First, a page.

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Dr. Rakesh K Sharma, Associate Professor and Devika Laishram, Student, Department of Chemistry have developed a catalytic converter for Automobiles using Rajasthani Clay
Dr. Rakesh K Sharma, Associate Professor and Devika Laishram, Student, Department of Chemistry have developed patented non-rare earth, non-noble metal based catalytic converter for Automobiles using Rajasthani Clay.
 
Background of the work:
Automobile industry is facing strict emission regulations in an effort to reduce the amount of harmful air pollutants that are released into the environment related to NOx, COx, and soot along with particulate matter. Currently, one method of reducing harmful emissions is three-way catalytic (TWC) converter that reduces harmful NOx to N2 and O2, oxidizes CO to CO2, and oxidizes residual hydrocarbons to CO2 and water. However, it requires the use of the rare-earth element Cerium (Ce) and Palladium, which are expensive and suffer from supply problems. These expensive metals make the the catalytic converter one of the costliest parts of car with price ranging from $1000-$1500. Each catalytic converter has about 5-7gm of pure palladium, which cost around $60 per gram which is more expensive than gold. Despite that cost, the performance of catalytic converter go down with time mostly in 8-10 years, while approved life of car is about 15 years.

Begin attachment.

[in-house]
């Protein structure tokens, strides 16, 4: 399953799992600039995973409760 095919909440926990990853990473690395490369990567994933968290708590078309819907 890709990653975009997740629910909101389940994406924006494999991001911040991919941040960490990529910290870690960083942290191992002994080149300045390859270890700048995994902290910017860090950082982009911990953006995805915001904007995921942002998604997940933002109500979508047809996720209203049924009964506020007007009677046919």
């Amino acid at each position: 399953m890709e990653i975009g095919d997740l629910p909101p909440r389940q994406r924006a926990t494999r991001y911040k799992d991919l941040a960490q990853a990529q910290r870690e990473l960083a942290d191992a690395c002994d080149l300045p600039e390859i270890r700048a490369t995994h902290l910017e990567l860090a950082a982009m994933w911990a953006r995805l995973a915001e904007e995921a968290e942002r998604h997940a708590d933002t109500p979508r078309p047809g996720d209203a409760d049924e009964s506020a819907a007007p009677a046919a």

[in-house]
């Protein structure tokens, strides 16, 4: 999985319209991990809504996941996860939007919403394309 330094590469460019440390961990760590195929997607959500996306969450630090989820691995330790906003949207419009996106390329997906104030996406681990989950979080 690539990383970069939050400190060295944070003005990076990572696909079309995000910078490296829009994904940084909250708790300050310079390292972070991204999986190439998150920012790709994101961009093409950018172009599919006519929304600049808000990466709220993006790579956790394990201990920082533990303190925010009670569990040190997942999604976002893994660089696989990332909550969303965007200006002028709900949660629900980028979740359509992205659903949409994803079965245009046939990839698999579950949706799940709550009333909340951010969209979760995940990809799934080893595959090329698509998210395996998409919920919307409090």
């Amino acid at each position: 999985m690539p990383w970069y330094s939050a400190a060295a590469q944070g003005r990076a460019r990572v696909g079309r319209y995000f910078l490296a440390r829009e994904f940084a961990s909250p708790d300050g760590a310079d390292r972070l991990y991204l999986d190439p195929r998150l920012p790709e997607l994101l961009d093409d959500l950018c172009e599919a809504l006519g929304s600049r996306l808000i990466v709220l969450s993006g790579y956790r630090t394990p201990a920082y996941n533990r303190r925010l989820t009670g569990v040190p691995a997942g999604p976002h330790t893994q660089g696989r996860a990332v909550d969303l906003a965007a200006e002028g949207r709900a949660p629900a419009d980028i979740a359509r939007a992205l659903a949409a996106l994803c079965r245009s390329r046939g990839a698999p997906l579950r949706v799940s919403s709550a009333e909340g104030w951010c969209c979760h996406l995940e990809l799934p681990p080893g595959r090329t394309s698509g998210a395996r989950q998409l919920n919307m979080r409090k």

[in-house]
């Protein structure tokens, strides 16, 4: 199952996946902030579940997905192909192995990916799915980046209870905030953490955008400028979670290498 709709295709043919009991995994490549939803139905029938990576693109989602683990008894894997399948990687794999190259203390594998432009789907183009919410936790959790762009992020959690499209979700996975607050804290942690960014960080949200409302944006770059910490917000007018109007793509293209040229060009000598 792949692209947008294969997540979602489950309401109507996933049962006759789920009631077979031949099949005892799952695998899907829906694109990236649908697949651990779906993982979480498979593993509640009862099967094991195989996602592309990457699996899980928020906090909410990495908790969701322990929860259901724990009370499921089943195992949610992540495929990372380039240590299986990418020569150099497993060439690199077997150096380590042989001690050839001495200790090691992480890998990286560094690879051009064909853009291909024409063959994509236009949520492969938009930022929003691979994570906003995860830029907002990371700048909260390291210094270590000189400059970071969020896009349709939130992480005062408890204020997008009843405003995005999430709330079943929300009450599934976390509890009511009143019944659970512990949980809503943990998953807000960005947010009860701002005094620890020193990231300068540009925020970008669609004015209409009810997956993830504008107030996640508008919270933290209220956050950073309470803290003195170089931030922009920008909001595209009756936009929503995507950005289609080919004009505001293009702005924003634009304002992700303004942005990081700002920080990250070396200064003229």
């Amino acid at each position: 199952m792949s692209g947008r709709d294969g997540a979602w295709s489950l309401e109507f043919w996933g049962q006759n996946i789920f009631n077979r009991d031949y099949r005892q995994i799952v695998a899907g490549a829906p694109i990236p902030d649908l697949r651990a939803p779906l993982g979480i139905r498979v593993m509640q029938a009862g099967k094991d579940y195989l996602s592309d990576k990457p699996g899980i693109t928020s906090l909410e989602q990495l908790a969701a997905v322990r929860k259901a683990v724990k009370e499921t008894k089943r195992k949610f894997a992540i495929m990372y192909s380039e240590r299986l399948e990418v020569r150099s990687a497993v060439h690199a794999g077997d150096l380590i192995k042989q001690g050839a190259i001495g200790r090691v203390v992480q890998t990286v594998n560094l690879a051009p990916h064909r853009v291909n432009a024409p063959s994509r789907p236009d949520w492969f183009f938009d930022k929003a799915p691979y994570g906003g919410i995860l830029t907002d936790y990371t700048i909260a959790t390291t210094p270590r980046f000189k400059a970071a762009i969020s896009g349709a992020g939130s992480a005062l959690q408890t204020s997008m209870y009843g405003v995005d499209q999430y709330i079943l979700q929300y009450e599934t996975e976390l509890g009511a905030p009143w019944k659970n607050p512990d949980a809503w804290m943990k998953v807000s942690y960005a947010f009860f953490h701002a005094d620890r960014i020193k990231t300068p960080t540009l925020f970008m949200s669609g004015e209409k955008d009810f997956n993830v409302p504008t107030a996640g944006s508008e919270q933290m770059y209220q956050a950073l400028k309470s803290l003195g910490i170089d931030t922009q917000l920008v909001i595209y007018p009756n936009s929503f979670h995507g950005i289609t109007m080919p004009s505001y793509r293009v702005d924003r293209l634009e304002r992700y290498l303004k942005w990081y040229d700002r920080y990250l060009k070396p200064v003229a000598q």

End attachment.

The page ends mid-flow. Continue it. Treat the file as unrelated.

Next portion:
The research team of Dr. Sharma has been working on finding an alternate solution by understanding the catalytic converter deactivation and looking for a cheaper solution for the same. His team has found that with time, palladium particles spread over Cerium undergo surface oxidation and decompose into small particles due to high temperature oxidation process (>320 degree). So there were three challenges - 1. Reduction of temperature, 2. Replacement of palladium and cerium with non-noble metal, and 3. Re-designing of the converter to prevent metal deactivation. The Fe-Ni-Co cooperative nano-particles were used in the isolated Nanospheres (work as single site catalyst) where Hafnia- Rajasthani Clay was used as oxygen reservoir. The catalytic performance was found to be better than conventional converter at < 300 degree. Preliminary part of the work has been published in reputed American Chemical Society Journal recently.